Accelerometer, Gyroscope & Magnetometer : What’s the difference

They are three sensors that are useful for determining position and orientation, but they measure different things.

• Accelerometer
An accelerometer measures accelerations. This is useful to measure changes in velocity(directly, as the acceleration is the first time derivative of the velocity) and changes in position (by integrating the signal). They are usually used for measuring small movements. Also note that gravity acts like a continuous acceleration upward (via Einstein’s equivalency principle), so a multiple-axis accelerometer can also be used as an absolute orientation sensor in the up/down plane.
• Gyroscope
A gyroscope measures either changes in orientation (regular gyro or integrating rate gyro) or changes in rotational velocity (rate gyro).
• Magnetometer
A magnetometer measures magnetic fields. Because the earth has a significant magnetic field, the magnetometer can be used as a compass. As such it is useful to determine absolute orientation in the north, east south and west plane.

You can purchase a 6 Degree Of Freedom (DOF), 9 DOF and 10 DOF boards. 6 DOF board normally means that it has an accelerometer (x,y and z axis) and a gyroscope (x,y and z axis). And a 9 DOF board has an accelerometer, gyroscope and a magnetometer (all with 3 axis each equating to 9 axis or 9 DOF). And the 10 DOF has accelerometer, gyroscope, a magnetometer and a barometer (9 axises from the first three sensors and 1 analog value from barometer – 10 DOF).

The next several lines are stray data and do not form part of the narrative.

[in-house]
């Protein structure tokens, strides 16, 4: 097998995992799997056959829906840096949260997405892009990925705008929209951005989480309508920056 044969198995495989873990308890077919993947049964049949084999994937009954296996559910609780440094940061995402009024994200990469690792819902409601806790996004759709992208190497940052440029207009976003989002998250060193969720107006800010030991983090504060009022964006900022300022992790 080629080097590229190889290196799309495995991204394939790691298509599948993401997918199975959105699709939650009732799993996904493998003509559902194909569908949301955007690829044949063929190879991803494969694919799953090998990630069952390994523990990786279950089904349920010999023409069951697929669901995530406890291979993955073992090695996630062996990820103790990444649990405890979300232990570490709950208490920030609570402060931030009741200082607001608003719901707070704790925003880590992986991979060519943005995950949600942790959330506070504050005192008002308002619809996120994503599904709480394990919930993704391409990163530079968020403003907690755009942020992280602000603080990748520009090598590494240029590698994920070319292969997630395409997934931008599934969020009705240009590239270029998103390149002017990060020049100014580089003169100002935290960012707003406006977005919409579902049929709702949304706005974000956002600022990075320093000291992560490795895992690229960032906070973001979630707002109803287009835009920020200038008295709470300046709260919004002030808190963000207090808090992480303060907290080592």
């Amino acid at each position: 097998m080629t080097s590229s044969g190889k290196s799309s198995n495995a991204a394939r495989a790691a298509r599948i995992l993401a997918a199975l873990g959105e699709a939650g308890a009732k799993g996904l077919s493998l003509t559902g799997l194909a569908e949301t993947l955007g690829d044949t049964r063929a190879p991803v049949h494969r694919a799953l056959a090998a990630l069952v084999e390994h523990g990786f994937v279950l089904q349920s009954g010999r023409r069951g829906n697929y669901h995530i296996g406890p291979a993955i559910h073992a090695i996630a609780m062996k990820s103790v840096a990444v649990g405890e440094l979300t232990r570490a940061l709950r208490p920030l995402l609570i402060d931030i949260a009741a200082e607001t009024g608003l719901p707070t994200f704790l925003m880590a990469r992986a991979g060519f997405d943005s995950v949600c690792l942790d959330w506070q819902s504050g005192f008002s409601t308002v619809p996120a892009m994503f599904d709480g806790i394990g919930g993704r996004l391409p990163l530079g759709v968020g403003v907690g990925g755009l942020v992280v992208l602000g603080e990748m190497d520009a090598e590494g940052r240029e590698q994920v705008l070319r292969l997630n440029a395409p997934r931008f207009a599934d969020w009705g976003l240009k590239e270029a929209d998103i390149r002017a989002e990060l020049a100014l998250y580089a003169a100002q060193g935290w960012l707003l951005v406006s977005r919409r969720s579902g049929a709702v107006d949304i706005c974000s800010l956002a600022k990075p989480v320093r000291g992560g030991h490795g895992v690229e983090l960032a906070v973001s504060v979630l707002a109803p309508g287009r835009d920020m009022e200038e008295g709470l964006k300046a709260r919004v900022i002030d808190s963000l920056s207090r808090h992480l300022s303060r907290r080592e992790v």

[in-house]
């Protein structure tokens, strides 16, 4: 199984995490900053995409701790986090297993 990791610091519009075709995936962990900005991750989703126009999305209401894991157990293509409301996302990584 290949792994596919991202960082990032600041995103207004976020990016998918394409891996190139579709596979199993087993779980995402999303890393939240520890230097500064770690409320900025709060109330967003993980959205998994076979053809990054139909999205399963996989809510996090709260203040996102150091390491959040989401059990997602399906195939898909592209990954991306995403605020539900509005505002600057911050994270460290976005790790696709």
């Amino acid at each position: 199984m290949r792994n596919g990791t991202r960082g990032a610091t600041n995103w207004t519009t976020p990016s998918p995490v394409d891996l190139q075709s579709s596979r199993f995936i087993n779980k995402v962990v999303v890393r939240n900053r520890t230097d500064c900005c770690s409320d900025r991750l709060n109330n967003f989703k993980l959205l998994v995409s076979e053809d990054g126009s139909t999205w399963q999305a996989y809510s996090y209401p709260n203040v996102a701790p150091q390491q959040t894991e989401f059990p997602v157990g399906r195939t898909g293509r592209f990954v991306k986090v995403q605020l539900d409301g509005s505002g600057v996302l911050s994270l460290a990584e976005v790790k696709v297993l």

3 DOF Board

6 DOF Board

9 DOF Board

10 DOF Board

The DOF is not always in the multiples of 3. There are some odd number number as well… or rather prime numbered DOF.

2 DOF Board

5 DOF Board

These sensors work very well not as a single unit but when they are combined together. The reason for that is because they excel at different things. For example, for orientation, a magnetometer has poor accuracy for fast movement, but pretty much zero drift over time. An integrating scheme using gyros on the other hand reacts quickly and accurately to changes, but accumulates vast error over time. It also requires to start from a known orientation, as it only reacts to changes.

Combining the inputs to these sensors allows for quick and accurate position and orientation determination with a low amount of drift over time.

Together, these sensors are also referred to as an Inertial Measurement Unit, or IMU. You can find more information on the Wikipedia page for this term. Note that the unit is not strictly speaking purely inertial when you add magnetometers, but this nomenclature is widely used.